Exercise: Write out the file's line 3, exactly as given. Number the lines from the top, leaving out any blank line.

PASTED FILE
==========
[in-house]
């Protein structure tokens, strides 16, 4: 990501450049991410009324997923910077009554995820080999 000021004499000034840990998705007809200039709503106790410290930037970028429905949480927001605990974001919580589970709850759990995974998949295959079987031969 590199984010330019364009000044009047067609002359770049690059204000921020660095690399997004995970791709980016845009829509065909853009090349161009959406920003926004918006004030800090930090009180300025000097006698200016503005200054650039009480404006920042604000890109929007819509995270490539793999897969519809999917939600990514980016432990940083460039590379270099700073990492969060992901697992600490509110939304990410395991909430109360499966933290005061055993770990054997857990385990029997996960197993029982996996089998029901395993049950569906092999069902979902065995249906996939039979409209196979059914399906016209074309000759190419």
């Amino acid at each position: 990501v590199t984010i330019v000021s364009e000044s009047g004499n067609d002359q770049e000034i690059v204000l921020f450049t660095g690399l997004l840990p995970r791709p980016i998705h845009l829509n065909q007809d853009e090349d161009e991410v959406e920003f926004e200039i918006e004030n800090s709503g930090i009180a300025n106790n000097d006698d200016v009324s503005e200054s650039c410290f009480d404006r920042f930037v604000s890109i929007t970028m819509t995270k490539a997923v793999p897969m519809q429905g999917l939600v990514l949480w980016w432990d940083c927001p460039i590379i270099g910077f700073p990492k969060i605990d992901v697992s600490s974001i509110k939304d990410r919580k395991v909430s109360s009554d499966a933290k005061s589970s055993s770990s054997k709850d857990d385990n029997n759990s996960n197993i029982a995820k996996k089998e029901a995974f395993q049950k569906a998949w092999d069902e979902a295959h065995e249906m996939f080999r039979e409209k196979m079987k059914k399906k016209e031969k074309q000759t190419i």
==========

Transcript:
């Amino acid at each position: 990501v590199t984010i330019v000021s364009e000044s009047g004499n067609d002359q770049e000034i690059v204000l921020f450049t660095g690399l997004l840990p995970r791709p980016i998705h845009l829509n065909q007809d853009e090349d161009e991410v959406e920003f926004e200039i918006e004030n800090s709503g930090i009180a300025n106790n000097d006698d200016v009324s503005e200054s650039c410290f009480d404006r920042f930037v604000s890109i929007t970028m819509t995270k490539a997923v793999p897969m519809q429905g999917l939600v990514l949480w980016w432990d940083c927001p460039i590379i270099g910077f700073p990492k969060i605990d992901v697992s600490s974001i509110k939304d990410r919580k395991v909430s109360s009554d499966a933290k005061s589970s055993s770990s054997k709850d857990d385990n029997n759990s996960n197993i029982a995820k996996k089998e029901a995974f395993q049950k569906a998949w092999d069902e979902a295959h065995e249906m996939f080999r039979e409209k196979m079987k059914k399906k016209e031969k074309q000759t190419i």